Colleges Begin Requiring Covid-19 Boosters As Omicron Lurks

With the incidence of Covid-19 increasing again and a surge of the Omicron variant lurking, colleges … [+] have begun to require booster shots for students and employees.


As the fall semester draws to a close, a number of colleges and universities are beginning to issue mandates that students, faculty and staff receive vaccine booster shots prior to, or shortly after, returning for the spring, 2022 semester.

Announcements of the booster requirements began this month as evidence continued to accumulate about the effectiveness of vaccine boosters in reducing mortality due to the delta variant of the virus. In addition, initial laboratory studies have shown that antibodies induced by the Pfizer-BioNTech COVID-19 Vaccine are able to neutralize the SARS-CoV-2 Omicron variant.
Now that the U.S. Centers for Disease Control and Prevention has recommended booster doses for all adults who’ve received their second dose of Moderna or Pfizer/BioNTech vaccine at least six months ago and those who’ve had a Johnson & Johnson shot at least two months ago, college officials are beginning to take that advice to heart and put in place new Covid-19 protocols.

Claiming that it was among the first of U.S. universities to require vaccinations, Syracuse University announced on December 6 that it will require all eligible students, faculty and staff who routinely access any Syracuse University campus location or facility “to receive a booster shot prior to the start of the spring semester, or as soon as they become eligible.”

Students at the University of Massachusetts-Amherst will also be required to get a booster shot before returning for the spring semester, according to a statement released by its chancellor on December 1. “The vaccine booster, combined with advance testing … and ongoing wastewater testing, adaptive testing, convenient voluntary testing options and our indoor mask requirement represent a comprehensive approach to reduce the spread of COVID-19 and ensure a safe and successful spring for our community,” wrote Chancellor Kumble R. Subbaswamy. 

Several Massachusetts colleges are following suit, including Boston College, Northeastern University, Emerson College and Smith College. In Maine, Bowdoin College will require its students and employees to provide proof that they’ve received a booster shot before returning for the spring semester.

Wesleyan University, a liberal arts college in Connecticut, will also require boosters for students who’ll be on campus this spring. According to NPR affiliate KOSU, Wesleyan’s president, Michael Roth, said of the decision, “There’s no good reason to hesitate. Some people don’t like to be first. But in this case, being first for public health doesn’t seem to be a particularly risky place to be.”

By week’s end, the list of institutions deciding to institute a booster mandate had begun to spread to other regions of the country.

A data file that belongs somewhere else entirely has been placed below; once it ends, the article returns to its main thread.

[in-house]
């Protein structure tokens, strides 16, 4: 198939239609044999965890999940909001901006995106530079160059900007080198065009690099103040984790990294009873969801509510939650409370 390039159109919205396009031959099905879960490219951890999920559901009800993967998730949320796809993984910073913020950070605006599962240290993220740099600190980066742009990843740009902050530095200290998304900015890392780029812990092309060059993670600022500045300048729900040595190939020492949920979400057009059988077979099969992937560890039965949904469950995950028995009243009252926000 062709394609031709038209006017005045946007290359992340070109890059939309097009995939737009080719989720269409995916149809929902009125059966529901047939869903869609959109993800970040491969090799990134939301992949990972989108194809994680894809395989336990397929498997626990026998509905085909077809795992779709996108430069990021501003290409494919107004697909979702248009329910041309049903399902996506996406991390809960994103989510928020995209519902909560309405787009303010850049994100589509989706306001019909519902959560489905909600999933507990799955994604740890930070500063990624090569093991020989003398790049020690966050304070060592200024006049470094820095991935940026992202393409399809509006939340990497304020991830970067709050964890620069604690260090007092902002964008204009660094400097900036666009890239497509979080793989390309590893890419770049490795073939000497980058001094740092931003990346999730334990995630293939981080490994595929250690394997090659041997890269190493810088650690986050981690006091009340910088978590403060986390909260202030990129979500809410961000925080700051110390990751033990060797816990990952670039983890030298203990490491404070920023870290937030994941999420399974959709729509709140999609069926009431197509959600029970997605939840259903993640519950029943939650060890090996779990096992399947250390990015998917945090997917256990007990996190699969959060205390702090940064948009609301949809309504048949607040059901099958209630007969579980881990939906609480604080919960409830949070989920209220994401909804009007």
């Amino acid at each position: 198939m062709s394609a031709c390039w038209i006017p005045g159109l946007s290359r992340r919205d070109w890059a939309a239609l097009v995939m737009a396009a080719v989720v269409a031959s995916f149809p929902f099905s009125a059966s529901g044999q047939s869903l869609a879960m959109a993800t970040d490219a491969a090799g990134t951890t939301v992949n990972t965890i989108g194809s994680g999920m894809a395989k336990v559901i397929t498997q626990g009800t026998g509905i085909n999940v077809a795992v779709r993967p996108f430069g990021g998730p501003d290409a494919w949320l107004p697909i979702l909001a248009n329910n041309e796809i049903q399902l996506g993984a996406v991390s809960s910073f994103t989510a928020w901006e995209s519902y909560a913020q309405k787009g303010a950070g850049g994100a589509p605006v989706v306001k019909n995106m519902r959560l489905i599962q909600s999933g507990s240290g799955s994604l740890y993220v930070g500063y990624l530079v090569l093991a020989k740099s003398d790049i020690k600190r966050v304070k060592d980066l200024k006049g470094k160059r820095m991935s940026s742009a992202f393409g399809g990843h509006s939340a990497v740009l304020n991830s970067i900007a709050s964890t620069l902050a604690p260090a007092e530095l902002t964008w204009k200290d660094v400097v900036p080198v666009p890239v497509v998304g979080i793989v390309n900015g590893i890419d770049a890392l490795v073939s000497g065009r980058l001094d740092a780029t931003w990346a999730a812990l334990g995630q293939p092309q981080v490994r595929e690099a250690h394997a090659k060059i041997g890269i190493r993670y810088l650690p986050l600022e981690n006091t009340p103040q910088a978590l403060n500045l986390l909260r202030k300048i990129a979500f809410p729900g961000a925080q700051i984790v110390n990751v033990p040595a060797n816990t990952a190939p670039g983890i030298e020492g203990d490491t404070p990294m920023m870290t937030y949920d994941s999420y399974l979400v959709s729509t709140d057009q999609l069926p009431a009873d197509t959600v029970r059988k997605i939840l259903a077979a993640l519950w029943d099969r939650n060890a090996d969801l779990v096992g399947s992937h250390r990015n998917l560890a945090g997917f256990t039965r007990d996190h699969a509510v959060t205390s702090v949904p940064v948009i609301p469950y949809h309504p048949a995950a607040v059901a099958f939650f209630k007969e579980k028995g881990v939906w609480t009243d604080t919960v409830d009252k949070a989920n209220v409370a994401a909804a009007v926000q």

The University of New Mexico updated its Covid-19 protocol to include a booster requirement, mandating that all current employees and students receive a vaccine booster when eligible by January 17, 2022.
The University of Notre Dame notified students they would be required to receive a booster and assured them that it would host its own booster vaccination clinic in the spring with enough Pfizer-BioNTech booster vaccines for all students.
In Minnesota, Carleton and St. Olaf, two private liberal arts colleges, announced they would require their students and employees to receive a booster shot by January 21 (Carleton) or February 1 (St. Olaf).

The moves to impose booster mandates come at a time when campuses are feeling renewed anxiety and confusion about how best to cope with the recent surge in new cases – largely of the Delta variant – while they wait to see how serious the lurking Omicron variety will prove to be.
After an outbreak of Covid-19 on its campus this week, Middlebury College in Vermont abruptly informed students that campus dining halls would be closed; and all classes, athletic events and performances would either shift to remote mode or be canceled.
On Friday, Tulane University announced it was reinstating a mask mandate following its biggest Covid-19 outbreak of the fall semester. It also revealed that the new illnesses include “probable” Omicron cases. Tulane’s not alone. A student at the University of Southern California and one at the University of North Carolina, Charlotte have also tested positive for the Omicron variant, which so far has been found in 25 states.
Elsewhere, as President Biden’s executive order requiring federal contractors to be vaccinated faced an uncertain legal fate, some institutions were lifting the vaccine mandates they had just recently put in place in response to the order. Many others, however, were keeping their various mandates in place, as fears about the risks of increased transmission associated with holiday travel take hold.
Any hopes that the pandemic would soon largely be behind us, allowing colleges to return to normal by next semester, are quickly evaporating. Dark clouds are still on the horizon.

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